Can You Have Botox When You’re Pregnant? We Put It To The Experts

Is it safe to undergo Botox during pregnancy? The experts reveal all...


by Emma Stoddart |
Updated on

There are a lot of ‘dos’ and ‘don’ts’ when it comes to pregnancy skincare. ‘Don’t use retinols’; ‘avoid salicylic acid’; ‘steer clear of spray-tans’, are just a few examples of the advice often bestowed by dermatologists and beauty brands alike. But what about aesthetic treatments? Should you go cold turkey if you routinely have Botox or is it safe to continue?

While the majority of us may assume Botox is a bad idea during pregnancy, we put it to the experts to find out their take and professional advice on the matter…

Can you have Botox when you're pregnant?

‘As a medical professional, it’s important to assess each case individually and weigh up the benefit of treatment versus the risk,’ says Dr Lauren Hamilton, Cosmetic Doctor and founder of Victor & Garth. ‘Personally, I would not treat pregnant women and would strongly advise that anyone seeking treatment while pregnant gets appropriate advice beforehand from their GP or specialist.’ The reason why? ‘There’s little known data on the use of Botox in pregnancy or breastfeeding mothers and the subsequent effects on the foetus,’ adds Hamilton.

Cosmetic doctors, Dr Sebagh and Dr Michael Prager agree; ‘Botox has not been tested on pregnant women and will never be tested due to obvious ethical reasons, so no – it is not safe,’ says Dr Sebagh. And while there’s no concrete evidence to suggest Botox is unsafe during pregnancy (due to the lack of aforementioned testing), it would not be considered good practice to inject a toxin in case something did happen to the foetus. ‘The FDA recommends that it should be administered in pregnancy only if the potential benefit justifies the potential risk to the foetus,’ points out Hamilton.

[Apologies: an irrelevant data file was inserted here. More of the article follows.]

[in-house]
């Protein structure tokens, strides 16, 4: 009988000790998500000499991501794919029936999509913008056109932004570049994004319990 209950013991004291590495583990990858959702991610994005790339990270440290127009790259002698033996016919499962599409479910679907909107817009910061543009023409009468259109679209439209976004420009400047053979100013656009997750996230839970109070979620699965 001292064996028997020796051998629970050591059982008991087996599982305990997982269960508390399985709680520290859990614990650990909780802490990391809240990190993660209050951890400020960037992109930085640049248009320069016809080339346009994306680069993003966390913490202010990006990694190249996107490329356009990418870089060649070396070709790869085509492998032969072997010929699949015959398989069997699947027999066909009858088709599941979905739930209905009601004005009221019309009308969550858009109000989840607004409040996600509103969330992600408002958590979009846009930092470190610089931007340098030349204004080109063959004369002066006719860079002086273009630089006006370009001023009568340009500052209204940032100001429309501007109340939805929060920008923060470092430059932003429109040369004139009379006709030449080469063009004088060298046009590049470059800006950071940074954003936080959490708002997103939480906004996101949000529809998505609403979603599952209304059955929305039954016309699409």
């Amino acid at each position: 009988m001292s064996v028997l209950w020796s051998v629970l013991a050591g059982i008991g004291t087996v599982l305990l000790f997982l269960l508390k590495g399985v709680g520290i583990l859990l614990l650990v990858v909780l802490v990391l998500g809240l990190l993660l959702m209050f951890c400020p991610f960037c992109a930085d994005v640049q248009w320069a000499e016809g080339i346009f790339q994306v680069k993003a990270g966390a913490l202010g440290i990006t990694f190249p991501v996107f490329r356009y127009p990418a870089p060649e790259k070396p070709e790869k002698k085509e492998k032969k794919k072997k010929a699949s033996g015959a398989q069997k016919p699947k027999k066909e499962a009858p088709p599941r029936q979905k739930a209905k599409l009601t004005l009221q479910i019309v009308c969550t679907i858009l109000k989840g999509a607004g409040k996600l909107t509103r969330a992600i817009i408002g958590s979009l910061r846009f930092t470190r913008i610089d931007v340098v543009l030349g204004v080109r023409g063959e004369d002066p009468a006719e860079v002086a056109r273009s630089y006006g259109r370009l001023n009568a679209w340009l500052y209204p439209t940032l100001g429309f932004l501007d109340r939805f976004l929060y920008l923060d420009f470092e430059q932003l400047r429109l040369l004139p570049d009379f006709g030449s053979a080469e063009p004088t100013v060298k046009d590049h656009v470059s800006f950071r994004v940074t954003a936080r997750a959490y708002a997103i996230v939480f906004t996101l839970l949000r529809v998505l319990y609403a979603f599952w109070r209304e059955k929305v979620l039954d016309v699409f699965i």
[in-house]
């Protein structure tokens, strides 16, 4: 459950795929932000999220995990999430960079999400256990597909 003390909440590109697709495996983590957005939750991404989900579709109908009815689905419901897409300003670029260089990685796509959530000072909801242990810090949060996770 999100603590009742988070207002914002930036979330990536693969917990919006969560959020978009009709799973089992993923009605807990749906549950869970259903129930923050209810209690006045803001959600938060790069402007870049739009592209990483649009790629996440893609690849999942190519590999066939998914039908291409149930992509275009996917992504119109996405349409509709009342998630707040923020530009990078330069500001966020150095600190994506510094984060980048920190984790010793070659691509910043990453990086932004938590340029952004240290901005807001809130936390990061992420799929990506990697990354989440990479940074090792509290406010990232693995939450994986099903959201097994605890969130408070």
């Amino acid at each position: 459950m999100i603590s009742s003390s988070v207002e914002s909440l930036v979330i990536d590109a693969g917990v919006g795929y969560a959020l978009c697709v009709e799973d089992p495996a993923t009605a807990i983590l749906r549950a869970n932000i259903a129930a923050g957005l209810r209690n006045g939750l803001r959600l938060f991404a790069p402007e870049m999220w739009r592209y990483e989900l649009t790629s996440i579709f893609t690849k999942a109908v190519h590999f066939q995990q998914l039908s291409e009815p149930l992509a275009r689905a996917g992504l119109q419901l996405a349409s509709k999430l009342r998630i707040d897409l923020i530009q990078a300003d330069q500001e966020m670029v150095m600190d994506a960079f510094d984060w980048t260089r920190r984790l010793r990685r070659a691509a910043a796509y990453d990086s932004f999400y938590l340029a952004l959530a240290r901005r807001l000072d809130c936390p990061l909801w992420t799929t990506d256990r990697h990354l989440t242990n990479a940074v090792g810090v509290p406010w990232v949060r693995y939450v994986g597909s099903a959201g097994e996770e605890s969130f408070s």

For some there are medical reasons for undergoing Botox, such as to treat headaches, but the general consensus is to wait until after pregnancy and breastfeeding to have Botox.

Can Botox treat headaches?

Short answer = yes, Botox can help treat headaches. 'Botox, when administered appropriately, can be extremely useful in treating common migraines,' confirms Sebagh.

'The Botox is injected into various muscles on the head and neck based on where the symptoms are arising,' says Hamilton, 'suitable sites include upper forehead, temporalis, trapezius, occipitalis and cervical paraspinal.'

'The relaxation that follows the treatment appears to somehow reduce or eliminate the headaches until the Botox has worn off,' explains Prager. This can take anywhere between 3-6 months.

What's the best method for treating headaches in pregnancy?

If you are pregnant and suffer from severe headaches, Hamilton recommends simple painkillers, 'There are specific medication for relief of migraine symptoms or prophylactic medication that your GP can prescribe. But if a patient is pregnant, the risk vs benefit of these also needs to be considered with GP.' It's also worth investigating the triggers; 'diet, tiredness and lifestyle can all have an impact,' says Hamilton. 'In saying this, symptoms can be debilitating so I empathise with any women seeking help for this.'

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